• FIG. 43—Side view of PIG propulsion method—Propulsion force is generated hydraulically by cable connected pistons in separate control tubes for each direction—In order to move the PIG toward the 1st end, fluid pressure is supplied to the lower control tube at the 1st end, while controlling the release of fluid at the 2nd end. In order to move the PIG toward the 2nd end, fluid pressure is supplied to the upper control tube at the 2nd end while controlling the release of fluid at the 1st end of the upper control tube. (Conduit membrane not shown).
  • FIG. 44—Side views of PIG propulsion method, conduit capped at far end—The PIG able to move upstream against the bulk fluid delivery by reciprocating action (oscillating valve)—The PIG backbone is hollow allowing fluid to pass from the conduit 1st end, to the 2nd end which is closed—The Top diagram shows a closed valve in the slidable valve body and a spring in communication between the PIG valve body and rod in the compressed state; The middle diagram shows the valve open allowing fluid to flow from the conduit 1st end through the valve body to the area where the PIG fingers have prized the membrane from the conduit wall, the slidable valve body then moving toward the 1st end as the spring expands; The lower diagram shows the valve cycling to the closed state resulting in the fluid pressure acting to compress the spring by moving the piston at the 2nd end toward the valve body at the 1st end, and resulting in a net movement of the PIG upstream shown as a distance “X”. (Conduit membrane and openings are not shown).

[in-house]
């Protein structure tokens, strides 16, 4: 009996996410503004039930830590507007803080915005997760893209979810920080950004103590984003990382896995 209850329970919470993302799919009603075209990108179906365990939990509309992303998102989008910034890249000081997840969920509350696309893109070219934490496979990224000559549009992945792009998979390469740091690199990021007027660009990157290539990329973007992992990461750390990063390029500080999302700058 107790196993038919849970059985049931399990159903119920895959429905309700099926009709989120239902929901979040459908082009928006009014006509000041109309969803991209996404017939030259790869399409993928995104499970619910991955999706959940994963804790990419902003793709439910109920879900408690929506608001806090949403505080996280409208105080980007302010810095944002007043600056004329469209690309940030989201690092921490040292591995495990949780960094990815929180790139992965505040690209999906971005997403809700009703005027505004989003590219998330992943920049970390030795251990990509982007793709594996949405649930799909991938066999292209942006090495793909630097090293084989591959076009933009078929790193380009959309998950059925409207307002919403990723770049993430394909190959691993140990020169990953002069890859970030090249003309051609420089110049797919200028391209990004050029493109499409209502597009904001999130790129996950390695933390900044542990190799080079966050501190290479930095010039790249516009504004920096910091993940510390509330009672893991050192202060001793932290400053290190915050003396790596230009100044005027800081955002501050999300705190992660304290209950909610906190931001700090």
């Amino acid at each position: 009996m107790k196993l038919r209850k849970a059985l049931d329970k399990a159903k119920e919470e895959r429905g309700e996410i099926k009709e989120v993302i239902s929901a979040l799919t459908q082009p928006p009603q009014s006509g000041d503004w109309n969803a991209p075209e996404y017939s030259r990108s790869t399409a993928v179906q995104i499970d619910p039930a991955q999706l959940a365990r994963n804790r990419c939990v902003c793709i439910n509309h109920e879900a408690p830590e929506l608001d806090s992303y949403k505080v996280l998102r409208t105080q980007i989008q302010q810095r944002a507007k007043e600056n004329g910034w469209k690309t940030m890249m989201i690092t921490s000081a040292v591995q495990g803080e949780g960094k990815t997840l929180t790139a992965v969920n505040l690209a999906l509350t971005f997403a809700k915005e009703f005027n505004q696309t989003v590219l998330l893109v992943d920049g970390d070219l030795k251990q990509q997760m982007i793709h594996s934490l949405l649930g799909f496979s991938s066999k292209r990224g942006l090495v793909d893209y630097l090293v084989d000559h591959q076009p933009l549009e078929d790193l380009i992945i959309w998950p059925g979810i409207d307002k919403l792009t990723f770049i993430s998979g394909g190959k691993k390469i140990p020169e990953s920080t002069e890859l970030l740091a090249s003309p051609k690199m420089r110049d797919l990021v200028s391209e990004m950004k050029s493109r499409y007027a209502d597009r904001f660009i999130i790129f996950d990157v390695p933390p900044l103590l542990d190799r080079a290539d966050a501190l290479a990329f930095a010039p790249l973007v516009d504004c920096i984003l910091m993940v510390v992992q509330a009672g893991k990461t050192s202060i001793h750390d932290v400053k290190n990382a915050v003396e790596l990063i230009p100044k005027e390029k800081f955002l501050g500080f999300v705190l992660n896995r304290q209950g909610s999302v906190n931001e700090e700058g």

• FIG. 45—Side views of PIG propulsion method using worm-like action, conduit open at far end—The PIG able to move against the flow of fluid in a reciprocating action—Top diagram shows first phase of reciprocating action; Middle diagram shows second phase of reciprocating action; Bottom diagram shows third phase of reciprocating action. (Conduit membrane and openings are not shown).
  • FIG. 46—Side views of PIG propulsion method using percussion, conduit open at far end—The PIG able to move against the flow of fluid by reciprocating action—Top diagram shows resting state and first phase of reciprocating action; Middle diagram shows second phase of reciprocating action compressing a spring; Bottom diagram shows third phase of reciprocating action, being the release of spring energy imparting momentum to the apparatus. (Conduit membrane and openings are not shown).
  • FIG. 47—Side view of PIG in conduit with communication and Sensing line on a self-tensioning reel to sense, gauge position of, and communicate with PIG (Conduit openings and membrane are not shown).